Sitting a proud distance back from the National Road/US 40, the Hancock County Courthouse commands respect with its Roman arches and heavy stoneworkóboth characteristic of the Romanesque Revival style. Carved stone grotesques in the form of monkeys, dogs and other creatures keep watch over all who enter. On the interior the courthouse resembles a Gothic cathedral with its ribbed ceiling, fan vaulting, and plaster cherubs. Standing on the north side of the courthouse lawn is Greenfield's favorite son, James Whitcomb Riley. The bronze sculpture by Hoosier artist Myra Reynolds Richards was dedicated in 1918.
Because the north side of the courthouse is located along busy US 40, motorists seldom take the time to drive around the square. Nonetheless, the Hancock County Courthouse is designed in the popular Shelbyville plan, with the streets intersecting at each corner of the square.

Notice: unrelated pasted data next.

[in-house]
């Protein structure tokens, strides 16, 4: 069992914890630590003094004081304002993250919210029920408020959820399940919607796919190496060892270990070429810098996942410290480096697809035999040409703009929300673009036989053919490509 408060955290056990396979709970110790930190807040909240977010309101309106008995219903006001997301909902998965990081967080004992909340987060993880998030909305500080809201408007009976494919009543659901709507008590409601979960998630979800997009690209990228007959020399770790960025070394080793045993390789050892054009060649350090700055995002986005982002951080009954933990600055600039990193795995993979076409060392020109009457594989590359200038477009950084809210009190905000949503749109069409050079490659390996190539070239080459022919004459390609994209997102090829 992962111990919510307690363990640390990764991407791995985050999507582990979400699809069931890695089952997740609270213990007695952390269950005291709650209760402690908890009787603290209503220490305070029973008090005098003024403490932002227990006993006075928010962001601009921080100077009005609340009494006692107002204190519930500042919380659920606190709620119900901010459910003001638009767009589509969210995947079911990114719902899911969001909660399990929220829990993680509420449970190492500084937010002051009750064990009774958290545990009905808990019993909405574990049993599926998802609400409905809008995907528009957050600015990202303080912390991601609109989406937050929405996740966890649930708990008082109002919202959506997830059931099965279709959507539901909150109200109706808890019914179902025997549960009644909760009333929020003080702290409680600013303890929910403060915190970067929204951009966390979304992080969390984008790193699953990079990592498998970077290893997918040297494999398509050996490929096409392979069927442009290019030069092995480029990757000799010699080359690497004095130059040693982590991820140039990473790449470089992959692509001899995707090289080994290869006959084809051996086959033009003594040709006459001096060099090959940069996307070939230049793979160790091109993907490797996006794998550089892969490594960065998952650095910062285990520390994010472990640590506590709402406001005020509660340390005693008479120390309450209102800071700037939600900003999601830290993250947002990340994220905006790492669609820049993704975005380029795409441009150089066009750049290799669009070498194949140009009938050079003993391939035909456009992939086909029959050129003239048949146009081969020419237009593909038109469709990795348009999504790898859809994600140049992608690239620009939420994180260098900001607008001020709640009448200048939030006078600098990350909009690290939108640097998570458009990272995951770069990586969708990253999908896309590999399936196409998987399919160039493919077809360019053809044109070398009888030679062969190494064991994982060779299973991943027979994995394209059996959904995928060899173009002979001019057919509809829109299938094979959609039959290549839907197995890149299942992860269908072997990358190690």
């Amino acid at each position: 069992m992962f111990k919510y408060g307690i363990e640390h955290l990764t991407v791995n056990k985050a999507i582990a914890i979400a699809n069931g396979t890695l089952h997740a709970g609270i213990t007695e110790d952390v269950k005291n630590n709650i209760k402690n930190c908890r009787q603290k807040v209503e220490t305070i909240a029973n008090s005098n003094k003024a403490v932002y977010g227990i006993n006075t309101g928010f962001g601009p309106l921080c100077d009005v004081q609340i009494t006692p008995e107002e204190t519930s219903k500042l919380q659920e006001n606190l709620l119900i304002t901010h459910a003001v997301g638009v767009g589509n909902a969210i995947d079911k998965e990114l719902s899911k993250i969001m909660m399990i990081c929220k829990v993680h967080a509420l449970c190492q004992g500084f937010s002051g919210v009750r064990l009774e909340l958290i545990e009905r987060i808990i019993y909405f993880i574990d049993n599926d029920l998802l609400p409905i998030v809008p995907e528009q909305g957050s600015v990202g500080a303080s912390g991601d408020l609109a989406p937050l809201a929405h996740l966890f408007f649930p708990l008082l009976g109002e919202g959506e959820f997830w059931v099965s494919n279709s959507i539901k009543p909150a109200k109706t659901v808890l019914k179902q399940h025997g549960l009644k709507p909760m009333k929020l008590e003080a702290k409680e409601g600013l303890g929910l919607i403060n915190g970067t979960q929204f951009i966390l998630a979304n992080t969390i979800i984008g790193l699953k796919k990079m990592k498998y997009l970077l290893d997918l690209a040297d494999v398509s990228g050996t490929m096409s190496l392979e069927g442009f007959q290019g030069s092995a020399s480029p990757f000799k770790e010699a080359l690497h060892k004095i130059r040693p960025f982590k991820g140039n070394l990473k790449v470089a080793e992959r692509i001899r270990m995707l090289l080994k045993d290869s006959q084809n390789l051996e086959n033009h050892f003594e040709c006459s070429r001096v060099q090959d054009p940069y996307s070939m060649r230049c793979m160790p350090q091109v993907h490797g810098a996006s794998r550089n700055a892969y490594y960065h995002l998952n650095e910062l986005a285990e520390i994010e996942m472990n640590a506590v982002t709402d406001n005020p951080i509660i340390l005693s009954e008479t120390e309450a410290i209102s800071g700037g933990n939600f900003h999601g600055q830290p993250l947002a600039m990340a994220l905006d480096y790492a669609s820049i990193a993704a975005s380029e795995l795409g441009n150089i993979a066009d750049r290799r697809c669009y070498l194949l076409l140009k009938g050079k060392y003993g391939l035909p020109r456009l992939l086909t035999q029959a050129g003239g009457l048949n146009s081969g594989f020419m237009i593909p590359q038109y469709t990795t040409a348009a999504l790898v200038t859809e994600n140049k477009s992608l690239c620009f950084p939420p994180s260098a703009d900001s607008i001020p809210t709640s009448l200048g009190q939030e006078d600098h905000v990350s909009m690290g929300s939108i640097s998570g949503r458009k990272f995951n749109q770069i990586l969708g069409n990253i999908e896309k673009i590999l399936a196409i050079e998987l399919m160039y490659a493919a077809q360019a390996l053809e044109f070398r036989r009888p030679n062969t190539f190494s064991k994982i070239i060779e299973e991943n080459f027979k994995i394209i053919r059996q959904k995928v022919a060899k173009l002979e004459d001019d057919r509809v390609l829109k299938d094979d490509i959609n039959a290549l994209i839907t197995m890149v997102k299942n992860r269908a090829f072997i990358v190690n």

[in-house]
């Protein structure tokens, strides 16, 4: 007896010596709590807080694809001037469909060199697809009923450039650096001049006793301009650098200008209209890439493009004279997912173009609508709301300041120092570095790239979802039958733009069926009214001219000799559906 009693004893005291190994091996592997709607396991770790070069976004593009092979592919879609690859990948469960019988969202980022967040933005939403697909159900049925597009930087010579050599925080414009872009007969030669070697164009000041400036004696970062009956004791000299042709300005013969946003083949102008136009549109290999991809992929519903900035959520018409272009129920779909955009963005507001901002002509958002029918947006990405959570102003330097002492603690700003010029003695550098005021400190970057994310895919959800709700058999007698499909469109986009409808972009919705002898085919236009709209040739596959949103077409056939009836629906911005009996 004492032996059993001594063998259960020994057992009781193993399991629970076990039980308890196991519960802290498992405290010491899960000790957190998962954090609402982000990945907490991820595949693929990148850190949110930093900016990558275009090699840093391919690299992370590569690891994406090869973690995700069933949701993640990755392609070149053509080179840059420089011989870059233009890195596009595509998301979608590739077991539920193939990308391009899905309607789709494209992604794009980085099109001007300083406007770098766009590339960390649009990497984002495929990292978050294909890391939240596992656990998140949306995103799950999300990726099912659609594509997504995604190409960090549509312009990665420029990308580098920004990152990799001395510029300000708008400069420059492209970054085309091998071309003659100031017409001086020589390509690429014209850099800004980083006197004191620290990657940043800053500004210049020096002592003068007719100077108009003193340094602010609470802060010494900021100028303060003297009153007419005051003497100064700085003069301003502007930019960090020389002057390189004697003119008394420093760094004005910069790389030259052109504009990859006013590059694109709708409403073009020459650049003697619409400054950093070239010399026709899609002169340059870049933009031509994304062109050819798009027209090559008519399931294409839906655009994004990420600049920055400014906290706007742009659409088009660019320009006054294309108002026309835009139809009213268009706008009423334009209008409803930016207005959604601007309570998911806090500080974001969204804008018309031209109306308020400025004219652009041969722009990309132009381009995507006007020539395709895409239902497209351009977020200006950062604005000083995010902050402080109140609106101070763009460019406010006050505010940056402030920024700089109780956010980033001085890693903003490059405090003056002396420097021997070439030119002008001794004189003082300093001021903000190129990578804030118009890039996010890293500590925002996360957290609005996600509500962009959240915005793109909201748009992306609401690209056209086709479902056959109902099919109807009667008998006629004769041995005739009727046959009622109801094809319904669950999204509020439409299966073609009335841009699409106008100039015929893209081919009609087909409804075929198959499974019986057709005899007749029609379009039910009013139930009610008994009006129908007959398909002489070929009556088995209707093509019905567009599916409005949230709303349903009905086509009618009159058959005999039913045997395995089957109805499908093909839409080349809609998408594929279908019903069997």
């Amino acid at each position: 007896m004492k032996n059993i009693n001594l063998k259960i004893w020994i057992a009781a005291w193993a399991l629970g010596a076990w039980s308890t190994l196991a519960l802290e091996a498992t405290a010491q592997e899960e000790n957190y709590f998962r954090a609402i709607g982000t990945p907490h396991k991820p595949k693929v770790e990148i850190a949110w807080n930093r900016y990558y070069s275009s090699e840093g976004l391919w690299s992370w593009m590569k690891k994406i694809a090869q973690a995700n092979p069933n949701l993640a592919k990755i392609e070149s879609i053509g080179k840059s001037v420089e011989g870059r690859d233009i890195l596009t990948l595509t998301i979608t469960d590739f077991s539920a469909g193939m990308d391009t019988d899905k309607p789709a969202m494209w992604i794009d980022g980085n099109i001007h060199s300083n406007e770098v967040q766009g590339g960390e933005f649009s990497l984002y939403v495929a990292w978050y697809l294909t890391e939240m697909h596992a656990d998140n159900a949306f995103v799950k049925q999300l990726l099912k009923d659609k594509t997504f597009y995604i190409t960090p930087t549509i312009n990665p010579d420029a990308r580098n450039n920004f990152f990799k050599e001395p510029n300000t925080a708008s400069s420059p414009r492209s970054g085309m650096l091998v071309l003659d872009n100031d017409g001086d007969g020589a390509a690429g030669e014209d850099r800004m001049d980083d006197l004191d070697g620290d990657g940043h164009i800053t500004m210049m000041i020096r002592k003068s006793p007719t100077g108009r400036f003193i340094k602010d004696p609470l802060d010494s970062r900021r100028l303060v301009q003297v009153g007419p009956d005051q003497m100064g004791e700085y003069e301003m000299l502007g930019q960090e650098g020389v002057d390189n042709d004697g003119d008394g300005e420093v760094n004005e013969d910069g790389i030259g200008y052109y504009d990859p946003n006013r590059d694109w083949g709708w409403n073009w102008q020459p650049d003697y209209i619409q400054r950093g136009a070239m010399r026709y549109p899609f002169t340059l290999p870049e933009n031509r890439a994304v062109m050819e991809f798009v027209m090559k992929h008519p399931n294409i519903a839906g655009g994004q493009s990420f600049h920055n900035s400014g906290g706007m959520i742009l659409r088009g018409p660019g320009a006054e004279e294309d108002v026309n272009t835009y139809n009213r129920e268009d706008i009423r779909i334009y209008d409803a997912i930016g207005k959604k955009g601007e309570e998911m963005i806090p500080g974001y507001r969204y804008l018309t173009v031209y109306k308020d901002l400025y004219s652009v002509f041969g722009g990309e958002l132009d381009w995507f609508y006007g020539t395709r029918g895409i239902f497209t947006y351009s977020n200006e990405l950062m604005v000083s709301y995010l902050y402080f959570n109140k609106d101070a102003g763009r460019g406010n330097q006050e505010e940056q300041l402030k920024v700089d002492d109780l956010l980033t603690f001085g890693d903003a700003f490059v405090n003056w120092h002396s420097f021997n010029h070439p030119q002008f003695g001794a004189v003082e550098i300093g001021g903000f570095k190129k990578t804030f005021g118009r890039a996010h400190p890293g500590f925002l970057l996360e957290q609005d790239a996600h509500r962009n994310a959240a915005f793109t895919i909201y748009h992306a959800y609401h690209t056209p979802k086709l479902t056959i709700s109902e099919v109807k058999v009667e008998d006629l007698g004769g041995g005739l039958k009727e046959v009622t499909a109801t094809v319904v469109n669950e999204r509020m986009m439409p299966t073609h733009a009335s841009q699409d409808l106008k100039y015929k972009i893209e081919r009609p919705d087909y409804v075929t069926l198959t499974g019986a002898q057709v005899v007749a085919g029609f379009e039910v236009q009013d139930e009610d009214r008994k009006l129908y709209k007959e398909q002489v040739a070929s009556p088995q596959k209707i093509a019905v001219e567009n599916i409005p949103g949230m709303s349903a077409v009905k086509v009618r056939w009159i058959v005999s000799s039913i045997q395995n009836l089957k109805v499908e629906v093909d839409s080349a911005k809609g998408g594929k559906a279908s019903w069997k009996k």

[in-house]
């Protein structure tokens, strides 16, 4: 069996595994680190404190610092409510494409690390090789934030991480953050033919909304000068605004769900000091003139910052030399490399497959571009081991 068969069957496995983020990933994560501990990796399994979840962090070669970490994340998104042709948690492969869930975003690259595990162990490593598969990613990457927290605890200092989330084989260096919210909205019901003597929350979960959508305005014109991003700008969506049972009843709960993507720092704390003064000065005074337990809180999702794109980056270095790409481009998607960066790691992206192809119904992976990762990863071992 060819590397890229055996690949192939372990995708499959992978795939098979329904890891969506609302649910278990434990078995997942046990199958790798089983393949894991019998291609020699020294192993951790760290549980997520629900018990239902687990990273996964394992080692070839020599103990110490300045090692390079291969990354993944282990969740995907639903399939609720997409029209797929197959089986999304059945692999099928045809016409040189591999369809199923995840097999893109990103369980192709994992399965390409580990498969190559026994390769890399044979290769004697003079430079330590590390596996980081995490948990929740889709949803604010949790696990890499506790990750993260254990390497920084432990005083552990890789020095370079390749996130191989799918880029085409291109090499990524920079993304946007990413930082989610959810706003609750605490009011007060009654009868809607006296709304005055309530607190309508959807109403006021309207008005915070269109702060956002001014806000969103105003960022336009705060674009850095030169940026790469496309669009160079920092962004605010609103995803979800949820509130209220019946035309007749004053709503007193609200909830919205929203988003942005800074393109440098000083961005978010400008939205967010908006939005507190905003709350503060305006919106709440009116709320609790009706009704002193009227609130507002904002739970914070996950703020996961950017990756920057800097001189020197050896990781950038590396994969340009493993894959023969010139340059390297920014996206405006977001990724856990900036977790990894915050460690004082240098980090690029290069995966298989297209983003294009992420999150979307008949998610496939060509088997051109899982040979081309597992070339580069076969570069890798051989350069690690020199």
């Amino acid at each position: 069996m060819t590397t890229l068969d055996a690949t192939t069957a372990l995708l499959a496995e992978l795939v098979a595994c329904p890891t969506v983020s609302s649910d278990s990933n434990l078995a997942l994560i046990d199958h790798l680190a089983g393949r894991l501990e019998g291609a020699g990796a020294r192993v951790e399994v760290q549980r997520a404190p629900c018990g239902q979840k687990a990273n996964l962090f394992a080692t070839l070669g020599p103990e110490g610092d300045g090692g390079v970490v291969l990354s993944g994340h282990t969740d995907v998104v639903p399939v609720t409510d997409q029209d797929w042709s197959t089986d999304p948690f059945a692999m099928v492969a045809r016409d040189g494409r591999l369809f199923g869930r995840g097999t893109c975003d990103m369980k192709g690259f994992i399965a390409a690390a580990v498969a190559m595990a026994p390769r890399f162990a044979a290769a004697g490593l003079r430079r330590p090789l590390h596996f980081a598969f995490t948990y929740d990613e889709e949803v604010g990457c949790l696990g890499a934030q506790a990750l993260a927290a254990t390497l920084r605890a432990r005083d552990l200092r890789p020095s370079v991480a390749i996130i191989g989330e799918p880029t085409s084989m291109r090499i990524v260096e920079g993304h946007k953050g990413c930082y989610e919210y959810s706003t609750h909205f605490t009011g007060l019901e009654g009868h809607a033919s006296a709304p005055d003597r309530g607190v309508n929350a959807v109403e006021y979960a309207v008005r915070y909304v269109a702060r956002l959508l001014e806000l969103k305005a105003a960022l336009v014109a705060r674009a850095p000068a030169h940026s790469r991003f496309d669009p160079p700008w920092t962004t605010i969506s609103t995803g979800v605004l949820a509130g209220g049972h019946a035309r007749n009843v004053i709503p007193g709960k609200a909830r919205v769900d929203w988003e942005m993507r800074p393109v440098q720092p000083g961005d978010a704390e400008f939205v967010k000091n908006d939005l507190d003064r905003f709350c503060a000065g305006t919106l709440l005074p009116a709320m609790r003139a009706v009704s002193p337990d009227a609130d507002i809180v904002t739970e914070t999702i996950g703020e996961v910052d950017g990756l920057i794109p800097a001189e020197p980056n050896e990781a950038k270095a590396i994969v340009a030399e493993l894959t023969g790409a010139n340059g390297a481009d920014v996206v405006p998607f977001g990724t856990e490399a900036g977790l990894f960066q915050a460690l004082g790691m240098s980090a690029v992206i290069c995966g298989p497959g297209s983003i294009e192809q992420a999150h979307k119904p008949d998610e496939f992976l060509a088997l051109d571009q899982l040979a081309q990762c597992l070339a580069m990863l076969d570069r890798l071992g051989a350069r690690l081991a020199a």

Fort Wayne architects, Wing & Mahurin, designed the Hancock County Courthouse that was constructed from 1896-97. It's no coincidence that the courthouses in Hancock and Starke counties resemble each other; both were designed by Wing & Mahurin. In 1896 construction costs for the courthouse were just over $250,000. The current restoration effort includes restoring the decorative domed ceiling of the third floor courtroom and upgrading mechanical systems. The bond issue to pay for the courthouse restoration was approximately $5 million. The Hancock County Courthouse was listed in the National Register of Historic Places in 1985.